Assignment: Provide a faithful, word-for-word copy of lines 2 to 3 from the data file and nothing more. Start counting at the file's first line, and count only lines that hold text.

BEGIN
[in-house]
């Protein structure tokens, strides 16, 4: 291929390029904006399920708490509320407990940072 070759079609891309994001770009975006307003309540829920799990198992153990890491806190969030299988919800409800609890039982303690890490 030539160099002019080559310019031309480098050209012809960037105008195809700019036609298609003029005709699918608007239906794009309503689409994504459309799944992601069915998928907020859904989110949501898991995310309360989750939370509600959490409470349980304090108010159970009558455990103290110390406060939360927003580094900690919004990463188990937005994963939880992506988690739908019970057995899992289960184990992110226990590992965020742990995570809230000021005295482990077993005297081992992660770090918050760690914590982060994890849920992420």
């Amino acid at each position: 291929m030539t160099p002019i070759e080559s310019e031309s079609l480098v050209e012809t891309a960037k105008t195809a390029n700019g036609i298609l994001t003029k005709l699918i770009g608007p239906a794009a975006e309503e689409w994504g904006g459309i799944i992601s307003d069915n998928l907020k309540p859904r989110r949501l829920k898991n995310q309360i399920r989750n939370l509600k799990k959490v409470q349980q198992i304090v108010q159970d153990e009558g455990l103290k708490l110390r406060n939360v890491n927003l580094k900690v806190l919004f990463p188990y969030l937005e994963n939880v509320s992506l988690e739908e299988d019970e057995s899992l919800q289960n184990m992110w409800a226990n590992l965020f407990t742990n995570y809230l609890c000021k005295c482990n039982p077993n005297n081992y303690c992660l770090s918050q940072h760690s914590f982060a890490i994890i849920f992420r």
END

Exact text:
């Protein structure tokens, strides 16, 4: 291929390029904006399920708490509320407990940072 070759079609891309994001770009975006307003309540829920799990198992153990890491806190969030299988919800409800609890039982303690890490 030539160099002019080559310019031309480098050209012809960037105008195809700019036609298609003029005709699918608007239906794009309503689409994504459309799944992601069915998928907020859904989110949501898991995310309360989750939370509600959490409470349980304090108010159970009558455990103290110390406060939360927003580094900690919004990463188990937005994963939880992506988690739908019970057995899992289960184990992110226990590992965020742990995570809230000021005295482990077993005297081992992660770090918050760690914590982060994890849920992420």
């Amino acid at each position: 291929m030539t160099p002019i070759e080559s310019e031309s079609l480098v050209e012809t891309a960037k105008t195809a390029n700019g036609i298609l994001t003029k005709l699918i770009g608007p239906a794009a975006e309503e689409w994504g904006g459309i799944i992601s307003d069915n998928l907020k309540p859904r989110r949501l829920k898991n995310q309360i399920r989750n939370l509600k799990k959490v409470q349980q198992i304090v108010q159970d153990e009558g455990l103290k708490l110390r406060n939360v890491n927003l580094k900690v806190l919004f990463p188990y969030l937005e994963n939880v509320s992506l988690e739908e299988d019970e057995s899992l919800q289960n184990m992110w409800a226990n590992l965020f407990t742990n995570y809230l609890c000021k005295c482990n039982p077993n005297n081992y303690c992660l770090s918050q940072h760690s914590f982060a890490i994890i849920f992420r």